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October 17, 2012 / Amy Bradney-George

The Alchemist by Paulo Coelho

When I was maybe 12 years old I picked up a book from my Mum’s bookshelf that had always intrigued me. It had a purple cover, an interesting image of a person drawn on it and was called The Alchemist. Mum suggested I read it, saying it was a profound book that she would always treasure.

The cover that compelled me to pick up The Alchemist all those years ago.

Curious about what could make such a small book so life-changing, I opened it and started reading. I don’t remember much of that first time I was taken along on the Andalusian shepherd Santiago’s journey, but I do remember the overwhelming inspiration I felt when I turned the last page and took it back to Mum’s room.

There have been a few chapters in my life since then, and several times Mum’s suggested I read it again for some direction, insights or inspiration. Each time I dismissed the idea, but Paulo Coelho has stayed among the writers I turn to when I want a book that helps me appreciate storytelling and the world around me.

This year I’ve read a lot of his books, so it seemed natural to go back to the one that started it all. As soon as I started The Alchemist again, I knew I would be reading it with different eyes. It’s been around a decade, after all.

Santiago’s dream leads him along a different path to the one he set out on. It takes him away from his home and the familiar countryside to new places. He faces the toughest decisions of his life, challenges complacency and finds true love before his dreams are ever realised.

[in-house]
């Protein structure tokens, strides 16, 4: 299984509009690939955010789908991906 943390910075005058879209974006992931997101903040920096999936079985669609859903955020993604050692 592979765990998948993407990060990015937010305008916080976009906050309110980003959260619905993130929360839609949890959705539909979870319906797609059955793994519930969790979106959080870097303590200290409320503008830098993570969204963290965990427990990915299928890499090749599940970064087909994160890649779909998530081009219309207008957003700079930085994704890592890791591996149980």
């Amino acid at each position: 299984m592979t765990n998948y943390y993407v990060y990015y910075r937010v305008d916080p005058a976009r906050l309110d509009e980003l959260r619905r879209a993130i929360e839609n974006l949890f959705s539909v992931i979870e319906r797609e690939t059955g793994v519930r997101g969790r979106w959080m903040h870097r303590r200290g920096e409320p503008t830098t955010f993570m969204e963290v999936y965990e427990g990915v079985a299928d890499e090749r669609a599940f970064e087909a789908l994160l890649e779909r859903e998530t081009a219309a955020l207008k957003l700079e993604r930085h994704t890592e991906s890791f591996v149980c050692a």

The messages in this book about following your own path (or Personal Legend) held so much relevance for me this time. The idea that your faith is strongest in moments of doubt and that the hardest times are there to make the goal mean more jumped off the pages.

Even my beliefs that were formed overseas and led me to train in the Meisner acting technique (now a constant source of inspiration in my life) were reinforced. I’m probably paraphrasing, but the concept of “living in the moment” was mentioned several times along Santiago’s journey.

It’s a small book, but re-reading it made me realise just how much can come from less than 200 pages of text. This is a book that millions of people have read and been inspired by, and I love the fact that we all have a different way of reading into the story. I think you could read The Alchemist a hundred times over and get something new out of it every time. That’s the beauty of it.


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